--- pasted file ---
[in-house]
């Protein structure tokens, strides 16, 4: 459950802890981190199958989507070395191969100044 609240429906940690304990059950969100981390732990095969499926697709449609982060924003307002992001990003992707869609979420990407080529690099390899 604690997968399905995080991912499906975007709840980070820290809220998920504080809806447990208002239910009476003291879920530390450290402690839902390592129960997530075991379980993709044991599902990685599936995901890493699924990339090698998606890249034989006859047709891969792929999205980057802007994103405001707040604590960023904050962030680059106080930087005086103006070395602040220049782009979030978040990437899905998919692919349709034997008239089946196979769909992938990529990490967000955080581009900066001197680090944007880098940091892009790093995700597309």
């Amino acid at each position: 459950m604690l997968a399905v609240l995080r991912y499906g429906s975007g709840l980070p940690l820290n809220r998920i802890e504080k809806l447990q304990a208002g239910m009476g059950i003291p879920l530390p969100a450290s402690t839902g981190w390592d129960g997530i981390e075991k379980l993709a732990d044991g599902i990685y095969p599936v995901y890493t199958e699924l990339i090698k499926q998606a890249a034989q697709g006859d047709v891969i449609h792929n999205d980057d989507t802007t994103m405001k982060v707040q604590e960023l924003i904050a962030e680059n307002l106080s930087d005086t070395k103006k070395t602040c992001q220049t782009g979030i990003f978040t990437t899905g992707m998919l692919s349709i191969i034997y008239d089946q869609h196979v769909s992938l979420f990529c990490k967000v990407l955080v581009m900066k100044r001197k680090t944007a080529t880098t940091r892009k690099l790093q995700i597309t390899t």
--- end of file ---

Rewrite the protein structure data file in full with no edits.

[in-house]
């Protein structure tokens, strides 16, 4: 459950802890981190199958989507070395191969100044 609240429906940690304990059950969100981390732990095969499926697709449609982060924003307002992001990003992707869609979420990407080529690099390899 604690997968399905995080991912499906975007709840980070820290809220998920504080809806447990208002239910009476003291879920530390450290402690839902390592129960997530075991379980993709044991599902990685599936995901890493699924990339090698998606890249034989006859047709891969792929999205980057802007994103405001707040604590960023904050962030680059106080930087005086103006070395602040220049782009979030978040990437899905998919692919349709034997008239089946196979769909992938990529990490967000955080581009900066001197680090944007880098940091892009790093995700597309």
């Amino acid at each position: 459950m604690l997968a399905v609240l995080r991912y499906g429906s975007g709840l980070p940690l820290n809220r998920i802890e504080k809806l447990q304990a208002g239910m009476g059950i003291p879920l530390p969100a450290s402690t839902g981190w390592d129960g997530i981390e075991k379980l993709a732990d044991g599902i990685y095969p599936v995901y890493t199958e699924l990339i090698k499926q998606a890249a034989q697709g006859d047709v891969i449609h792929n999205d980057d989507t802007t994103m405001k982060v707040q604590e960023l924003i904050a962030e680059n307002l106080s930087d005086t070395k103006k070395t602040c992001q220049t782009g979030i990003f978040t990437t899905g992707m998919l692919s349709i191969i034997y008239d089946q869609h196979v769909s992938l979420f990529c990490k967000v990407l955080v581009m900066k100044r001197k680090t944007a080529t880098t940091r892009k690099l790093q995700i597309t390899t």